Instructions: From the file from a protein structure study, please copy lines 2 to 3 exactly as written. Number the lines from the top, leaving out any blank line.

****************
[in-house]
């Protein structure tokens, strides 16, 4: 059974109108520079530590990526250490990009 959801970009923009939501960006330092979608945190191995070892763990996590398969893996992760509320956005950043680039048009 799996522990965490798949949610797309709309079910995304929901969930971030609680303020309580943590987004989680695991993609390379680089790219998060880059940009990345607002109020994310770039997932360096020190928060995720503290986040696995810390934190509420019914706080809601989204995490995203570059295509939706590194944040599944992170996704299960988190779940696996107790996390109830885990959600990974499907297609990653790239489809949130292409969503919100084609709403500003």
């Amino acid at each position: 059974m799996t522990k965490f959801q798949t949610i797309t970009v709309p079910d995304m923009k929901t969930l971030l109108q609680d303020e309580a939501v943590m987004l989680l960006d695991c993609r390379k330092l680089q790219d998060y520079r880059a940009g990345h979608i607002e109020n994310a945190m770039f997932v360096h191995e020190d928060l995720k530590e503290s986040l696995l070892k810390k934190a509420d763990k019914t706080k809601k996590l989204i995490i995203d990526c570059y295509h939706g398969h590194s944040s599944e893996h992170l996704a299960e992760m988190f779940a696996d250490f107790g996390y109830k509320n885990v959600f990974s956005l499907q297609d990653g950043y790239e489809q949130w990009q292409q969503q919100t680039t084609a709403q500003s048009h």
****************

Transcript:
């Protein structure tokens, strides 16, 4: 059974109108520079530590990526250490990009 959801970009923009939501960006330092979608945190191995070892763990996590398969893996992760509320956005950043680039048009 799996522990965490798949949610797309709309079910995304929901969930971030609680303020309580943590987004989680695991993609390379680089790219998060880059940009990345607002109020994310770039997932360096020190928060995720503290986040696995810390934190509420019914706080809601989204995490995203570059295509939706590194944040599944992170996704299960988190779940696996107790996390109830885990959600990974499907297609990653790239489809949130292409969503919100084609709403500003």
């Amino acid at each position: 059974m799996t522990k965490f959801q798949t949610i797309t970009v709309p079910d995304m923009k929901t969930l971030l109108q609680d303020e309580a939501v943590m987004l989680l960006d695991c993609r390379k330092l680089q790219d998060y520079r880059a940009g990345h979608i607002e109020n994310a945190m770039f997932v360096h191995e020190d928060l995720k530590e503290s986040l696995l070892k810390k934190a509420d763990k019914t706080k809601k996590l989204i995490i995203d990526c570059y295509h939706g398969h590194s944040s599944e893996h992170l996704a299960e992760m988190f779940a696996d250490f107790g996390y109830k509320n885990v959600f990974s956005l499907q297609d990653g950043y790239e489809q949130w990009q292409q969503q919100t680039t084609a709403q500003s048009h």